So the EU is providing me with money to expand the area where the Corncrakes are and to create a sort of "corridor" for them to flit to and fro between.

We can only use the land for hay thereafter, but as this will add up to about Eur 100 per hectare, and we get the EU subsidy of a further Eur 67 per ha, this will represent quite a nice return on our net costs per ha of about Eur250 after the EU grant. The Romanian government is supposed to be lobbing in a few quid as well, because they should attract eco-tourists.

It's a long term project, but what it does do is underpin and secure our business in Romania for the long term.

The Mayor has been very helpful in leasing us some extra land to cover the loss of agricultural land this will entail.

I did have to promise him that he could be the first to see them... once we find them again....

Wednesday, August 18, 2010

Into the yellow leaf...

I'm back from Switzerland, after my cousin's funeral.

It was a lovely time, despite the lashing rain and freezing temperatures.

Her four children and myself talked endlessly about times gone by , mulled over old pictures ( who was that?) and remembered odd things ( there should have been an enormous bowl of ice cubes on the dining table to add to her white wine.)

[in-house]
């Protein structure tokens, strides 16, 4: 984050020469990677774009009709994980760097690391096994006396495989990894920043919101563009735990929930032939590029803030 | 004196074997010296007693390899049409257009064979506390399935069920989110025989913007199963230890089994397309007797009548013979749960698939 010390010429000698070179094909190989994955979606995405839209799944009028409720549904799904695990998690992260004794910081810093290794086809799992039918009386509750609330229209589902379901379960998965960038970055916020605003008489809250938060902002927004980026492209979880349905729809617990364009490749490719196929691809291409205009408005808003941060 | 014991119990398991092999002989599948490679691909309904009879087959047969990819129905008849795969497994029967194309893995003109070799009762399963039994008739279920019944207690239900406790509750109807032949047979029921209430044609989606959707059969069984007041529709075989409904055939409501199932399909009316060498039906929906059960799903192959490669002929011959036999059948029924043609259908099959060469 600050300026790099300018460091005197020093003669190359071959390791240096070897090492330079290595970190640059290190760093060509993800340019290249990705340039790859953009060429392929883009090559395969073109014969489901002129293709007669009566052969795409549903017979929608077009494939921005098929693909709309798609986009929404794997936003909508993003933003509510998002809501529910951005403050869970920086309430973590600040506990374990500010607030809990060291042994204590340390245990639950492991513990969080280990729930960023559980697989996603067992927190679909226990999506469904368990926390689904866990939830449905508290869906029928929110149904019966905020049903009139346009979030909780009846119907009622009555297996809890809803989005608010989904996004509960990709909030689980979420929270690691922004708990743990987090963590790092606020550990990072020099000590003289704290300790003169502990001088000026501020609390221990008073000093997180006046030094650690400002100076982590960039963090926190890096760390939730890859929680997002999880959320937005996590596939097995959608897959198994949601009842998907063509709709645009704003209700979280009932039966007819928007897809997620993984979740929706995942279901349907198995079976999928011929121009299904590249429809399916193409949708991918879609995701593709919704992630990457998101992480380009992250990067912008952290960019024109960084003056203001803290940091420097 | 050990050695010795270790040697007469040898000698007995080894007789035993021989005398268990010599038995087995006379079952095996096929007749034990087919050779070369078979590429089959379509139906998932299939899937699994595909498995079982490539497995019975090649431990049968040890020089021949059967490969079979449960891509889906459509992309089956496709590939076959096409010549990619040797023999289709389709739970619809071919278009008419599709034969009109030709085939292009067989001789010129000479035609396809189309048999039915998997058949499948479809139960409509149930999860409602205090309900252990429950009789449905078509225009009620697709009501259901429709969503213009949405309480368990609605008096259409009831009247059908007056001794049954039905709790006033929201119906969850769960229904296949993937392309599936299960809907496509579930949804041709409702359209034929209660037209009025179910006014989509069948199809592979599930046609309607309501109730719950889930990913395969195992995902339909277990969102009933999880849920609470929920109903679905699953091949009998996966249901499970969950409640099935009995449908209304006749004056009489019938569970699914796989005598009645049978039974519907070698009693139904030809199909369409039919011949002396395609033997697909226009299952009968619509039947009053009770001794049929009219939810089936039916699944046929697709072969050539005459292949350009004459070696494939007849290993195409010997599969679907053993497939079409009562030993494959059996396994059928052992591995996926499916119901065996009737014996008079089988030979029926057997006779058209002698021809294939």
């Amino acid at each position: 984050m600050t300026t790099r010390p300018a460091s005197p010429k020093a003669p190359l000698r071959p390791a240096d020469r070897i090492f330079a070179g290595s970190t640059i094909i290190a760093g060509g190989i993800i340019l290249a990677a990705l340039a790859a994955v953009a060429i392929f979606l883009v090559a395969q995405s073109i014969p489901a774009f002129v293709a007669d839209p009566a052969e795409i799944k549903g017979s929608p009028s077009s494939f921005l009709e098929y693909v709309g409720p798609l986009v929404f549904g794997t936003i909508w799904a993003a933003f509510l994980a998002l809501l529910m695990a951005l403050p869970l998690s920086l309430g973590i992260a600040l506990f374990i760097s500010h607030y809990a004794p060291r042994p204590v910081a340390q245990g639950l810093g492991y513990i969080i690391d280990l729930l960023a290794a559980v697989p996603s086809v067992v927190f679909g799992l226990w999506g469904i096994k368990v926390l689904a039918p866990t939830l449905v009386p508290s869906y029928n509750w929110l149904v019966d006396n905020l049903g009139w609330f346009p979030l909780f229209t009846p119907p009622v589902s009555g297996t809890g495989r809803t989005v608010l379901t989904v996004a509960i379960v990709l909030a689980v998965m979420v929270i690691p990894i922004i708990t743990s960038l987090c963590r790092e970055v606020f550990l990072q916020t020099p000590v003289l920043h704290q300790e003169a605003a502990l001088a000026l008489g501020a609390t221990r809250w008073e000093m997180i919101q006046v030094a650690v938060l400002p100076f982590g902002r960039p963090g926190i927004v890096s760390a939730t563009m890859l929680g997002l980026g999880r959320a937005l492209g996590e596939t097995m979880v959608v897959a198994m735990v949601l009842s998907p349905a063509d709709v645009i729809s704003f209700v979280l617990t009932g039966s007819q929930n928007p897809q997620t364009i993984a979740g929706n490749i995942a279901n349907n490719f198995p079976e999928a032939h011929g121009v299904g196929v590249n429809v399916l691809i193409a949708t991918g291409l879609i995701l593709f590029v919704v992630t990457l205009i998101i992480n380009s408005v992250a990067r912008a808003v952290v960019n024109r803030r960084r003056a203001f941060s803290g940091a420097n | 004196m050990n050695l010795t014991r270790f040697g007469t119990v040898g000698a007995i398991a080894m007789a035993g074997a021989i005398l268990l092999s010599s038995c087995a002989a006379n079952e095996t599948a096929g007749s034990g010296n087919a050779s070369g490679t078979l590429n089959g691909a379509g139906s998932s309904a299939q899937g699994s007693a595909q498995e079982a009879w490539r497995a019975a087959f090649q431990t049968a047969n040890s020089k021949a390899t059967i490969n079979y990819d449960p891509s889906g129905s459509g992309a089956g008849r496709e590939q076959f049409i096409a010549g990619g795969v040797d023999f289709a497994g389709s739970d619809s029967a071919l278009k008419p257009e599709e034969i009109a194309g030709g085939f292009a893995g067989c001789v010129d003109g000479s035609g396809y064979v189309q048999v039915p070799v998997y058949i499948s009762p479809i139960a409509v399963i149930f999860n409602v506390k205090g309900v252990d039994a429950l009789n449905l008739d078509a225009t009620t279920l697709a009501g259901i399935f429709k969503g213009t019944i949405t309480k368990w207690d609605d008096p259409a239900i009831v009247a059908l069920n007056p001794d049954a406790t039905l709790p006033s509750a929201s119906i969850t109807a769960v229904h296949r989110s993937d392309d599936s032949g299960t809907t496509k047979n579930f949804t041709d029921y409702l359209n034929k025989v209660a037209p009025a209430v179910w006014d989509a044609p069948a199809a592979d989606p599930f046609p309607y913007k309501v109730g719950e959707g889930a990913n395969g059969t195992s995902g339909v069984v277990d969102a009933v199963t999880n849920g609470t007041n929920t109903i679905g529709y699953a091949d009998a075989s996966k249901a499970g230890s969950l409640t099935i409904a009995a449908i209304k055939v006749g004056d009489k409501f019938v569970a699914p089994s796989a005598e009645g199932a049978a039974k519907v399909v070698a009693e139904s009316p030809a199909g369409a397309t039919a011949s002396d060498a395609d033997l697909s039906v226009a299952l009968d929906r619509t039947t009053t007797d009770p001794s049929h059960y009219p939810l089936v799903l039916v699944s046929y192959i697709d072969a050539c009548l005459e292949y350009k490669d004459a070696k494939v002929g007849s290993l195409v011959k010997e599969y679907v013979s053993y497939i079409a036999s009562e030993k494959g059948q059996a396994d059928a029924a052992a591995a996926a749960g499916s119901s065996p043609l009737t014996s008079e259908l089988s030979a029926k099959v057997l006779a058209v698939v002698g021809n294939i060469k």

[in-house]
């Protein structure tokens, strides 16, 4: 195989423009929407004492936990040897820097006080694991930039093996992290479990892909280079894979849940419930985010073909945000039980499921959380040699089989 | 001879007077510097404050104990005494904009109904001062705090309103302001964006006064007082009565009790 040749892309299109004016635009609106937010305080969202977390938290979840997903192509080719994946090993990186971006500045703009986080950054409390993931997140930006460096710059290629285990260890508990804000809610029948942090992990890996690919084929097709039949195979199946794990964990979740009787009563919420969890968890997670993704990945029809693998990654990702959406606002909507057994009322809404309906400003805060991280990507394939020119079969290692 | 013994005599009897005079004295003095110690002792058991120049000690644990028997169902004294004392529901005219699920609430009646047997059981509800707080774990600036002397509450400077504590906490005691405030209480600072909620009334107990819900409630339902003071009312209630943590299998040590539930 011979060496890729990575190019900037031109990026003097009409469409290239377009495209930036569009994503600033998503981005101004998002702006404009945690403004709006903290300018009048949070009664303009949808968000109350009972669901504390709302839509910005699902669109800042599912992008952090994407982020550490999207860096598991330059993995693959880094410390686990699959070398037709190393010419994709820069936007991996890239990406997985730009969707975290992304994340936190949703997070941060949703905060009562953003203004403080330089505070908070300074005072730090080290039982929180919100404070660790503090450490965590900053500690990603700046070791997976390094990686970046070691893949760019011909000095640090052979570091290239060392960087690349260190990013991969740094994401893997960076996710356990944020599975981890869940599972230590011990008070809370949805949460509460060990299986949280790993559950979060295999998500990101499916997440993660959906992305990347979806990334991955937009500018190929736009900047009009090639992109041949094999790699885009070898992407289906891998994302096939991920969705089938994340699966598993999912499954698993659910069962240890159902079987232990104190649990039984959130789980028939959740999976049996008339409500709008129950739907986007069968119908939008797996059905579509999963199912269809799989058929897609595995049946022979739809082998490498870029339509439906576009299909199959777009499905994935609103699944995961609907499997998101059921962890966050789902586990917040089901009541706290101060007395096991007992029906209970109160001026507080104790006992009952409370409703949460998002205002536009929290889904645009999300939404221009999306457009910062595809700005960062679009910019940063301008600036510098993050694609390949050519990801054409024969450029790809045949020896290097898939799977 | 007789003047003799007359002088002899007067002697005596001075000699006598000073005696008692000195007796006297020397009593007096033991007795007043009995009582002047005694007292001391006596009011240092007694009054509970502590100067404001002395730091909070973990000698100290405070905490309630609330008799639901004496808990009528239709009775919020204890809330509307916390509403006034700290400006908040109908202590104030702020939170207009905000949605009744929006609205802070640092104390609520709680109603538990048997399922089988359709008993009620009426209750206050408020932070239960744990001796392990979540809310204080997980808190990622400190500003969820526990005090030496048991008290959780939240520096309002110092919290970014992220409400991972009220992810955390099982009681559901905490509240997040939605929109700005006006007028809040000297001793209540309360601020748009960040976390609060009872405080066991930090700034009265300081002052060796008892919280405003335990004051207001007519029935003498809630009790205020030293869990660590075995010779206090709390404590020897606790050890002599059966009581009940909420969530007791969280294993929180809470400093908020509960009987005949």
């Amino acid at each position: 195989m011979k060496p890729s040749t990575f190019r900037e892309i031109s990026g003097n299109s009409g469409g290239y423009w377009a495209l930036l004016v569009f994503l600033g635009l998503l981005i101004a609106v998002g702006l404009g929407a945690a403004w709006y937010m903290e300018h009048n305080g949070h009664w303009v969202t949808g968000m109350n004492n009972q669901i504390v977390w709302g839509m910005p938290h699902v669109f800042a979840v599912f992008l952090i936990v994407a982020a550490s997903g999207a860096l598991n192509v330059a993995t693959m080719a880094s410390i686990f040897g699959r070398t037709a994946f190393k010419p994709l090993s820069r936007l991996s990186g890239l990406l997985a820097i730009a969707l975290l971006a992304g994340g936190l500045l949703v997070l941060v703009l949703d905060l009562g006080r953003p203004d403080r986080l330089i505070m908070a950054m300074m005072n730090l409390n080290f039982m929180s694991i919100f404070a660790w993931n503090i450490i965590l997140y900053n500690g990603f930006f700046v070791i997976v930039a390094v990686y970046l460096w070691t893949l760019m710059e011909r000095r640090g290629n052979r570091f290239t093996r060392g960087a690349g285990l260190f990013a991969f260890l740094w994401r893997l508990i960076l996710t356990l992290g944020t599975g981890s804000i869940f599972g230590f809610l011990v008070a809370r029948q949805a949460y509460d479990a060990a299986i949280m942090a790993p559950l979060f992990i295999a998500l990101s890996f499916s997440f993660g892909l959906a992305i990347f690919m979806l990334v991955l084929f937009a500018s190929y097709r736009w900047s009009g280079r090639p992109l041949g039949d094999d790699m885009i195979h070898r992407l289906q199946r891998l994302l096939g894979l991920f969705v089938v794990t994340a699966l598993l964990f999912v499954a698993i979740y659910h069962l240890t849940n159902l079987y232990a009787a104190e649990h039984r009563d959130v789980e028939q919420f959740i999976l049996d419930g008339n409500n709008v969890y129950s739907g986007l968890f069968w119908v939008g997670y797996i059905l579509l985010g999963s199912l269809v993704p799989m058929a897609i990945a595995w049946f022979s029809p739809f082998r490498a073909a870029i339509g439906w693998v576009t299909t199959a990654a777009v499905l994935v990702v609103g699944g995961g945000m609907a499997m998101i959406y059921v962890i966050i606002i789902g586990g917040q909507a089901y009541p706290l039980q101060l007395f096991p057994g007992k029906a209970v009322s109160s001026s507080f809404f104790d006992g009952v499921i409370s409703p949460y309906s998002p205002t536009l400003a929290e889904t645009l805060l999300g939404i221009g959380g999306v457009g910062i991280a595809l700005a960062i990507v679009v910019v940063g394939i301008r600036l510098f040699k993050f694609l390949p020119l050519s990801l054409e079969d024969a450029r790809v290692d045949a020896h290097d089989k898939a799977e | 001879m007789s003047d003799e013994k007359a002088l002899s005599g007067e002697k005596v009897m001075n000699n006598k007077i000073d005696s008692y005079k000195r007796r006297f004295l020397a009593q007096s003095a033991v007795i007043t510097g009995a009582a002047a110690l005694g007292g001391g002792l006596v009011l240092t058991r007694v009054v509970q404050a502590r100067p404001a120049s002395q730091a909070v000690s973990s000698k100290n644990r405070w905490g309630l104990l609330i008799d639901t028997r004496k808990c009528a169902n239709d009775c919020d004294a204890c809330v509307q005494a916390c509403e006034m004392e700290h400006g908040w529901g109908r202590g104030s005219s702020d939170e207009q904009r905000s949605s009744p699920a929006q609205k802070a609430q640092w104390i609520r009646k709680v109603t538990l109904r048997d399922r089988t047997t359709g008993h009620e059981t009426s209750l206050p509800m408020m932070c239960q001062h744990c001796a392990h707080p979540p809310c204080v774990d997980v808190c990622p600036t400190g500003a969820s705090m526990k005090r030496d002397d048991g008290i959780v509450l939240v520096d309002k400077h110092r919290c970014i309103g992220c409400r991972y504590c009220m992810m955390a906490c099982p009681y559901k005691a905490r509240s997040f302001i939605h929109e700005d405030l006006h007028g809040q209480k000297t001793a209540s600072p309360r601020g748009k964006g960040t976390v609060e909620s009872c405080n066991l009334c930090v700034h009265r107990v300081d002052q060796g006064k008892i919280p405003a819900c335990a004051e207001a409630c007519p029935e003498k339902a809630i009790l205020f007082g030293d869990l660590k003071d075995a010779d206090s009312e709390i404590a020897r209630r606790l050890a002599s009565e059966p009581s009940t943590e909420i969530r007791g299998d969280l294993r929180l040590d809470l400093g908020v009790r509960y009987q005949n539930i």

We all threw a white rose into the grave and some earth, and her eldest son said a few words, followed by me, who had known her longest. We both said to remember that she loved us all in her own way, and I reminded her children that she was very proud of them too.

Then we all went to the Hotel du Lac for an excellent lunch amidst general bonhomie.

The evening was spent back at her magnificent Maison de Maitre, making pasta and heating up the ubiquitous cheese tarts. No one had been there for 2 years, but the vegetable patch was still flourishing, growing produce for the gardener.

Her younger son ( No.4) and my two eldest ( Ms Lear Senior and Mrs. Rock God) had great laughs remembering all the holidays they had together. My children were always very envious of No.4 because he was allowed to do practically anything he wanted , whilst mine were always being circumscribed.

As No.4 said, " Well, that's blind indifference in upbringing." He was not wrong.

I do hope her four children and our family remain friends. I knew her all her life, and all of her children all their lives.

As we left the table, No.4 clicked his fingers and shouted " Staff! Staff!" which had always been his mother's way of dealing with anything.